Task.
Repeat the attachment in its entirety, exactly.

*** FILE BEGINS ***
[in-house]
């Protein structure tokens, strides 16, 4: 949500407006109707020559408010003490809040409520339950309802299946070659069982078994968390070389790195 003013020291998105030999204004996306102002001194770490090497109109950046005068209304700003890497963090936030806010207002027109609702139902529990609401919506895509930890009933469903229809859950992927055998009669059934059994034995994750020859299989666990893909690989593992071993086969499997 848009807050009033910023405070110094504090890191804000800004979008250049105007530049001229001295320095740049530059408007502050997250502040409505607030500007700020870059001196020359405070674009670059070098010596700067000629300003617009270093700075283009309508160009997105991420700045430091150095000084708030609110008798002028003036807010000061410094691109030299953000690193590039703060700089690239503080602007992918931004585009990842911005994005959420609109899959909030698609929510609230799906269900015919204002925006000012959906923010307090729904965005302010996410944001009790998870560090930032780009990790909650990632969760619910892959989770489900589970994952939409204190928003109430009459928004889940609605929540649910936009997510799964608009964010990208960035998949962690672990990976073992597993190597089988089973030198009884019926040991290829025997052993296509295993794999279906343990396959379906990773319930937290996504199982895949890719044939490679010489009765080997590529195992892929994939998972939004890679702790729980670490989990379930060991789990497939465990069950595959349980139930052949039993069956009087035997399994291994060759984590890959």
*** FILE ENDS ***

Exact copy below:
[in-house]
């Protein structure tokens, strides 16, 4: 949500407006109707020559408010003490809040409520339950309802299946070659069982078994968390070389790195 003013020291998105030999204004996306102002001194770490090497109109950046005068209304700003890497963090936030806010207002027109609702139902529990609401919506895509930890009933469903229809859950992927055998009669059934059994034995994750020859299989666990893909690989593992071993086969499997 848009807050009033910023405070110094504090890191804000800004979008250049105007530049001229001295320095740049530059408007502050997250502040409505607030500007700020870059001196020359405070674009670059070098010596700067000629300003617009270093700075283009309508160009997105991420700045430091150095000084708030609110008798002028003036807010000061410094691109030299953000690193590039703060700089690239503080602007992918931004585009990842911005994005959420609109899959909030698609929510609230799906269900015919204002925006000012959906923010307090729904965005302010996410944001009790998870560090930032780009990790909650990632969760619910892959989770489900589970994952939409204190928003109430009459928004889940609605929540649910936009997510799964608009964010990208960035998949962690672990990976073992597993190597089988089973030198009884019926040991290829025997052993296509295993794999279906343990396959379906990773319930937290996504199982895949890719044939490679010489009765080997590529195992892929994939998972939004890679702790729980670490989990379930060991789990497939465990069950595959349980139930052949039993069956009087035997399994291994060759984590890959």